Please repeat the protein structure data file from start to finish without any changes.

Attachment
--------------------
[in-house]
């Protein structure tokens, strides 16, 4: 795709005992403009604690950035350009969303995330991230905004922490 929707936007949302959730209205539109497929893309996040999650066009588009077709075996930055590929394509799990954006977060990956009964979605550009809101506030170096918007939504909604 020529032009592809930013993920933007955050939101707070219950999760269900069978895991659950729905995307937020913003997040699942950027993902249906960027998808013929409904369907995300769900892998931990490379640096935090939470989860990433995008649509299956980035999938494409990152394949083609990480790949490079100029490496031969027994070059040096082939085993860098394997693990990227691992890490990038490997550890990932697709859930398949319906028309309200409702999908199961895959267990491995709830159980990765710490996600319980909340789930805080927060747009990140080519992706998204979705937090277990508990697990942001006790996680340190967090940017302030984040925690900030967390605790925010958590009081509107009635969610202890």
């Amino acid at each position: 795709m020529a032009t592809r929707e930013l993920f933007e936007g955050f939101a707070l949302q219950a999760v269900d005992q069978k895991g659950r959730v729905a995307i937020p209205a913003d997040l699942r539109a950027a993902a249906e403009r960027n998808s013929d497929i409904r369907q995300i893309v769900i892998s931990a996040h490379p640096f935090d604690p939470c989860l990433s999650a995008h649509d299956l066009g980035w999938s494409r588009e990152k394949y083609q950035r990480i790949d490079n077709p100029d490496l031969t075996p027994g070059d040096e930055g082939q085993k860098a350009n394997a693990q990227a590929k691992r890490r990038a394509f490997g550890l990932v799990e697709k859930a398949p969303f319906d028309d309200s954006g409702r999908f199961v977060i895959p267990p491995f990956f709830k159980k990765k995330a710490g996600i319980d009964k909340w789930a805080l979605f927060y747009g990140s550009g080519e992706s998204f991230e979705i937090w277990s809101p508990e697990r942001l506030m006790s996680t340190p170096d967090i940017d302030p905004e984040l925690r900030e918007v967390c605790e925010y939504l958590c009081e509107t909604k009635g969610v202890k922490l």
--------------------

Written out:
[in-house]
């Protein structure tokens, strides 16, 4: 795709005992403009604690950035350009969303995330991230905004922490 929707936007949302959730209205539109497929893309996040999650066009588009077709075996930055590929394509799990954006977060990956009964979605550009809101506030170096918007939504909604 020529032009592809930013993920933007955050939101707070219950999760269900069978895991659950729905995307937020913003997040699942950027993902249906960027998808013929409904369907995300769900892998931990490379640096935090939470989860990433995008649509299956980035999938494409990152394949083609990480790949490079100029490496031969027994070059040096082939085993860098394997693990990227691992890490990038490997550890990932697709859930398949319906028309309200409702999908199961895959267990491995709830159980990765710490996600319980909340789930805080927060747009990140080519992706998204979705937090277990508990697990942001006790996680340190967090940017302030984040925690900030967390605790925010958590009081509107009635969610202890």
């Amino acid at each position: 795709m020529a032009t592809r929707e930013l993920f933007e936007g955050f939101a707070l949302q219950a999760v269900d005992q069978k895991g659950r959730v729905a995307i937020p209205a913003d997040l699942r539109a950027a993902a249906e403009r960027n998808s013929d497929i409904r369907q995300i893309v769900i892998s931990a996040h490379p640096f935090d604690p939470c989860l990433s999650a995008h649509d299956l066009g980035w999938s494409r588009e990152k394949y083609q950035r990480i790949d490079n077709p100029d490496l031969t075996p027994g070059d040096e930055g082939q085993k860098a350009n394997a693990q990227a590929k691992r890490r990038a394509f490997g550890l990932v799990e697709k859930a398949p969303f319906d028309d309200s954006g409702r999908f199961v977060i895959p267990p491995f990956f709830k159980k990765k995330a710490g996600i319980d009964k909340w789930a805080l979605f927060y747009g990140s550009g080519e992706s998204f991230e979705i937090w277990s809101p508990e697990r942001l506030m006790s996680t340190p170096d967090i940017d302030p905004e984040l925690r900030e918007v967390c605790e925010y939504l958590c009081e509107t909604k009635g969610v202890k922490l």